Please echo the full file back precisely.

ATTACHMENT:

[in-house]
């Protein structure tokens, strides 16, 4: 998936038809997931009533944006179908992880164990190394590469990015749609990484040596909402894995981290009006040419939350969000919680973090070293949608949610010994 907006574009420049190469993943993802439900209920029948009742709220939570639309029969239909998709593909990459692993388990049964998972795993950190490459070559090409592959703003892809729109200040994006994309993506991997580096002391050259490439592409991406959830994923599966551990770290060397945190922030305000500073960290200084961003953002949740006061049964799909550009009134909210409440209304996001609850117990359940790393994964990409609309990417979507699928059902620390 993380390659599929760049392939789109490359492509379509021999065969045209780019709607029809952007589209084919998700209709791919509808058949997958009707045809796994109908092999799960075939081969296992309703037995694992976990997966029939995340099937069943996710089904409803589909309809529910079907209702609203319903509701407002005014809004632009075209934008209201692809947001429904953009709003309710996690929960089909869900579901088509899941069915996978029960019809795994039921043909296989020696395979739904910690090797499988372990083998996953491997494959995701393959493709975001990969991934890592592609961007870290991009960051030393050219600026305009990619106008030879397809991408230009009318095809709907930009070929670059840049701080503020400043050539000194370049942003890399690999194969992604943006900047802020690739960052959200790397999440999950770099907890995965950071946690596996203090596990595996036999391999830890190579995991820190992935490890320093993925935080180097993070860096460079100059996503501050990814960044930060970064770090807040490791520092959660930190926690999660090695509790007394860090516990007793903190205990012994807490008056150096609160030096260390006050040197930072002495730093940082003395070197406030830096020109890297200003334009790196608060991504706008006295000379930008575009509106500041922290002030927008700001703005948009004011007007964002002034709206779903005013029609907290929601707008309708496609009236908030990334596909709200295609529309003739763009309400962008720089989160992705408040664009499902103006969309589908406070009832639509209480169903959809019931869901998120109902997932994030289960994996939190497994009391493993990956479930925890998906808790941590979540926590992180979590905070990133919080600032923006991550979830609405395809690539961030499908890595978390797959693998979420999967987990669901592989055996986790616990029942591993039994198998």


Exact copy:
[in-house]
């Protein structure tokens, strides 16, 4: 998936038809997931009533944006179908992880164990190394590469990015749609990484040596909402894995981290009006040419939350969000919680973090070293949608949610010994 907006574009420049190469993943993802439900209920029948009742709220939570639309029969239909998709593909990459692993388990049964998972795993950190490459070559090409592959703003892809729109200040994006994309993506991997580096002391050259490439592409991406959830994923599966551990770290060397945190922030305000500073960290200084961003953002949740006061049964799909550009009134909210409440209304996001609850117990359940790393994964990409609309990417979507699928059902620390 993380390659599929760049392939789109490359492509379509021999065969045209780019709607029809952007589209084919998700209709791919509808058949997958009707045809796994109908092999799960075939081969296992309703037995694992976990997966029939995340099937069943996710089904409803589909309809529910079907209702609203319903509701407002005014809004632009075209934008209201692809947001429904953009709003309710996690929960089909869900579901088509899941069915996978029960019809795994039921043909296989020696395979739904910690090797499988372990083998996953491997494959995701393959493709975001990969991934890592592609961007870290991009960051030393050219600026305009990619106008030879397809991408230009009318095809709907930009070929670059840049701080503020400043050539000194370049942003890399690999194969992604943006900047802020690739960052959200790397999440999950770099907890995965950071946690596996203090596990595996036999391999830890190579995991820190992935490890320093993925935080180097993070860096460079100059996503501050990814960044930060970064770090807040490791520092959660930190926690999660090695509790007394860090516990007793903190205990012994807490008056150096609160030096260390006050040197930072002495730093940082003395070197406030830096020109890297200003334009790196608060991504706008006295000379930008575009509106500041922290002030927008700001703005948009004011007007964002002034709206779903005013029609907290929601707008309708496609009236908030990334596909709200295609529309003739763009309400962008720089989160992705408040664009499902103006969309589908406070009832639509209480169903959809019931869901998120109902997932994030289960994996939190497994009391493993990956479930925890998906808790941590979540926590992180979590905070990133919080600032923006991550979830609405395809690539961030499908890595978390797959693998979420999967987990669901592989055996986790616990029942591993039994198998």